Ultimate Meat Guide: How to Brine Like They Do at Challah

Staff Writer
Columbus Monthly

Catie Randazzo uses a signature brine to turn brisket into corned beef for dishes on her food truck, Challah. But brines aren't limited to beef, she says. "It's a great way to tenderize any meat."

To make the brine, start with equal parts salt and sugar. (Salt breaks down the meat; sugar gives it extra flavor.)

Then add Prague salt (pink curing salt), which prevents meat from spoiling during the process, and a mix of herbs and spices. Randazzo uses clove, allspice, coriander, yellow mustard seeds, cinnamon, thyme, bay leaves and garlic.

Add the ingredients to a mix of roughly chopped carrots, celery and onion and add water-enough to completely cover the meat. Boil the mixture for five to eight minutes until the salt and sugar dissolve. "In doing this, the herbs and spices are cooking into the water," Randazzo says. "That's where all that tasty goodness comes from."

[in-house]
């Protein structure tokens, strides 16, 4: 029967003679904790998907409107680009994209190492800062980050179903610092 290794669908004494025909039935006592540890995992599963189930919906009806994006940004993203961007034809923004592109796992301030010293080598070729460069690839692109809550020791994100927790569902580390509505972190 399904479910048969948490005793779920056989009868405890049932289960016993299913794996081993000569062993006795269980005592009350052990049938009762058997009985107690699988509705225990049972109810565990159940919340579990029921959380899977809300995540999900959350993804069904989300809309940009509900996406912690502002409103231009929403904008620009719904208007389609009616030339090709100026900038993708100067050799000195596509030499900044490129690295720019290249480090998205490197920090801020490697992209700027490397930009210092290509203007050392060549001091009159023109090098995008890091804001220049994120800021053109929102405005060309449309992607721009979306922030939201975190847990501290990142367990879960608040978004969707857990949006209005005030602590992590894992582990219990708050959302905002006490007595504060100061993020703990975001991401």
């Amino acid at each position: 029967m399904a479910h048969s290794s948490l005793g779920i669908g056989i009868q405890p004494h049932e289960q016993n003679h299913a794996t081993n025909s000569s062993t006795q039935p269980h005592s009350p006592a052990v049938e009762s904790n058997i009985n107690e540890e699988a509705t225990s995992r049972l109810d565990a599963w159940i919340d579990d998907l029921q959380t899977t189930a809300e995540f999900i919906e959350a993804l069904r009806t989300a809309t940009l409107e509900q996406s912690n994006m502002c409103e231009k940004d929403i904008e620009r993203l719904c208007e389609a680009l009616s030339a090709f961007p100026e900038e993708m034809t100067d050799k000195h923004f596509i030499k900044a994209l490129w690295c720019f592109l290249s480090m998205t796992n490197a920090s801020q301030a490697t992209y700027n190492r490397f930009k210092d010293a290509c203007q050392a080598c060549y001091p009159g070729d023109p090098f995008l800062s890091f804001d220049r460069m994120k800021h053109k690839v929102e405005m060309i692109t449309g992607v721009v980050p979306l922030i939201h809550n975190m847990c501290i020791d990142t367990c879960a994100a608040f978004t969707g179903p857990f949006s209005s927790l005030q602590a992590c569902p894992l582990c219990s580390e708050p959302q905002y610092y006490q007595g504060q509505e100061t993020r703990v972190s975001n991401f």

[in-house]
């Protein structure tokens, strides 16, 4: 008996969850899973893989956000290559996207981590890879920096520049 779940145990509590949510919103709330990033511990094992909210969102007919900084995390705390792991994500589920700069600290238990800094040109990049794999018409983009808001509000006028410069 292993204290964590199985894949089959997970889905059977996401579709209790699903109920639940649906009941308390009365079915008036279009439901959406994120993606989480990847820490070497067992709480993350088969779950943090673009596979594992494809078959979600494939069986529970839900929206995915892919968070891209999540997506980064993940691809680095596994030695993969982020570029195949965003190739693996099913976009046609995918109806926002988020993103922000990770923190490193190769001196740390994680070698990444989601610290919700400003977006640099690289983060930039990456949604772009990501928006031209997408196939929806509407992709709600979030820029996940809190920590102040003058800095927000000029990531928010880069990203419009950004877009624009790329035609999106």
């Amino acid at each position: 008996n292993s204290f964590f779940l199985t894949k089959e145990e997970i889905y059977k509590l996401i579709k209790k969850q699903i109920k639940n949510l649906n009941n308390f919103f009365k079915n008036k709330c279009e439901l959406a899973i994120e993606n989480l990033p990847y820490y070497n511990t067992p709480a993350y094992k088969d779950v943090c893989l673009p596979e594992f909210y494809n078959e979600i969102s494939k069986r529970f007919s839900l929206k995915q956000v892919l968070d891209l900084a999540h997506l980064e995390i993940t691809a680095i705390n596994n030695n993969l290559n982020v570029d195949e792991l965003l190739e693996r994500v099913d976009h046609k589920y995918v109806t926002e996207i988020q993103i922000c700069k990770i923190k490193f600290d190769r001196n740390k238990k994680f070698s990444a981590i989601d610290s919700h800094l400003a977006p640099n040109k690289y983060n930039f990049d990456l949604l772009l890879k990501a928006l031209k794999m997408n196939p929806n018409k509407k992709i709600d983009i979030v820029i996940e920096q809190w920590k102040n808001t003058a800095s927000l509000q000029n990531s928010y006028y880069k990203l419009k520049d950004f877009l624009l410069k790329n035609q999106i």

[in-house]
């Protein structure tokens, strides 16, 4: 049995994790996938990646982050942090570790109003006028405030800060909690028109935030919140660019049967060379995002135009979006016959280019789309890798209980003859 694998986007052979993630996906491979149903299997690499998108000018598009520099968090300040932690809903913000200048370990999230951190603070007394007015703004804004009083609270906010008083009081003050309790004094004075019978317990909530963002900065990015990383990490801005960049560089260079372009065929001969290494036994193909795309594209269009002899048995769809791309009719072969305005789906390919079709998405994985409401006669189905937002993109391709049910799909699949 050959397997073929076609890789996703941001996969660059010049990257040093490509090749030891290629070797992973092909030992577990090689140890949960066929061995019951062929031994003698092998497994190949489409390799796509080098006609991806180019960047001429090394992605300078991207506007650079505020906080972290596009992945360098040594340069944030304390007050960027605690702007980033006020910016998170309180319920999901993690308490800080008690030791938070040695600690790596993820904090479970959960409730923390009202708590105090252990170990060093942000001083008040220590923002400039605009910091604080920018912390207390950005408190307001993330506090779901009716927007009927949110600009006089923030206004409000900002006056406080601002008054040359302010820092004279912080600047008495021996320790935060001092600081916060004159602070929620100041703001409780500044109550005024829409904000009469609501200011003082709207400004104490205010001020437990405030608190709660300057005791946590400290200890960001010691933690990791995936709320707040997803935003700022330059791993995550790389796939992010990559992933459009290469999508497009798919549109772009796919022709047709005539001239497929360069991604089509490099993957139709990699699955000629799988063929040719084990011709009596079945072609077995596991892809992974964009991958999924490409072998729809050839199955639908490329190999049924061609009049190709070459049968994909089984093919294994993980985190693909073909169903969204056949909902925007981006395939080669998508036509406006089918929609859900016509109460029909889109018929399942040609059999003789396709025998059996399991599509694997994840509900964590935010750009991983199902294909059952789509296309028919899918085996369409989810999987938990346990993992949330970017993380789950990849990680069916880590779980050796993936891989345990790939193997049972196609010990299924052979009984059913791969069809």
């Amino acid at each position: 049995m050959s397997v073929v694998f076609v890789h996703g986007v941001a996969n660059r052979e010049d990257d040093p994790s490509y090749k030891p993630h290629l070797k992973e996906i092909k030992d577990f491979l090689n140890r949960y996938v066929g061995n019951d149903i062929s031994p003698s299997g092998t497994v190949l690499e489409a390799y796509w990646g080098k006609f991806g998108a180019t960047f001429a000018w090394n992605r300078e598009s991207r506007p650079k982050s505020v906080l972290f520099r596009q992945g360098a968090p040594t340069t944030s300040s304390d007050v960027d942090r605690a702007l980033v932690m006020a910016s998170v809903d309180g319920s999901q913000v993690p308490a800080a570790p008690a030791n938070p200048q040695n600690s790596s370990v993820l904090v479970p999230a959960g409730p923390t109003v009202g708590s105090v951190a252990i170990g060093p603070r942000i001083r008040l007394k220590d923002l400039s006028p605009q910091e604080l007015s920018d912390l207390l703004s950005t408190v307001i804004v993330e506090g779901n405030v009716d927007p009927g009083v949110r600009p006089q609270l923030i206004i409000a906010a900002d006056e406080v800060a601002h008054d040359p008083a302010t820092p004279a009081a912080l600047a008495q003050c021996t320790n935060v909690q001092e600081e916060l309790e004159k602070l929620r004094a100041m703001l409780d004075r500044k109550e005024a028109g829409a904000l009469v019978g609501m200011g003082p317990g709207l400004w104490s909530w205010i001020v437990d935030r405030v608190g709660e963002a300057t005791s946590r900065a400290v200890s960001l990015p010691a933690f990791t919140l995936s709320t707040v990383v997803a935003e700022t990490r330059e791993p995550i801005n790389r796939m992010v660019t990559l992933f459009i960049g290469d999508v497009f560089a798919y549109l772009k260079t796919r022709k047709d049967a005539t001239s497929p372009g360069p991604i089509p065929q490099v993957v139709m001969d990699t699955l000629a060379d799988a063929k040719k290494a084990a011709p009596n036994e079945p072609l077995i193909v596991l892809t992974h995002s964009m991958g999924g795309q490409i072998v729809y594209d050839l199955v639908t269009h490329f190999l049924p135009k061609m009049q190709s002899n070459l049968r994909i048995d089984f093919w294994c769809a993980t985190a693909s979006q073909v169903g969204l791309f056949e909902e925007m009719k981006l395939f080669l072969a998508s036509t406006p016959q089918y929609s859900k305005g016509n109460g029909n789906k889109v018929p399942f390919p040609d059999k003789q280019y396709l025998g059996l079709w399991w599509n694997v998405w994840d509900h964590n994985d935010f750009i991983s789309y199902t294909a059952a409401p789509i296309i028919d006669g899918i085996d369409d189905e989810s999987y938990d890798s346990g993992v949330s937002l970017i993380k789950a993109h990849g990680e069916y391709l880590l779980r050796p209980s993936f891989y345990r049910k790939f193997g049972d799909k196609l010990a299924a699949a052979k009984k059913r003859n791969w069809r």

Let the mixture cool to room temperature, then submerge the meat and keep it refrigerated for five to seven days. For even juicier results, use a syringe to inject the meat with the brine once a day.

To cook the shredded corned beef she uses on her truck, Randazzo brings the beef and a mixture of water, herbs, spices and vegetables (everything but the salt and sugar) to a boil, then simmers it for a full 24 hours. If you'll be slicing the beef instead of shredding it, a five- to eight-hour simmer would suffice.

Beverage pairing:Randazzo recommends enjoying an old fashioned, a red ale or a stout with her corned beef.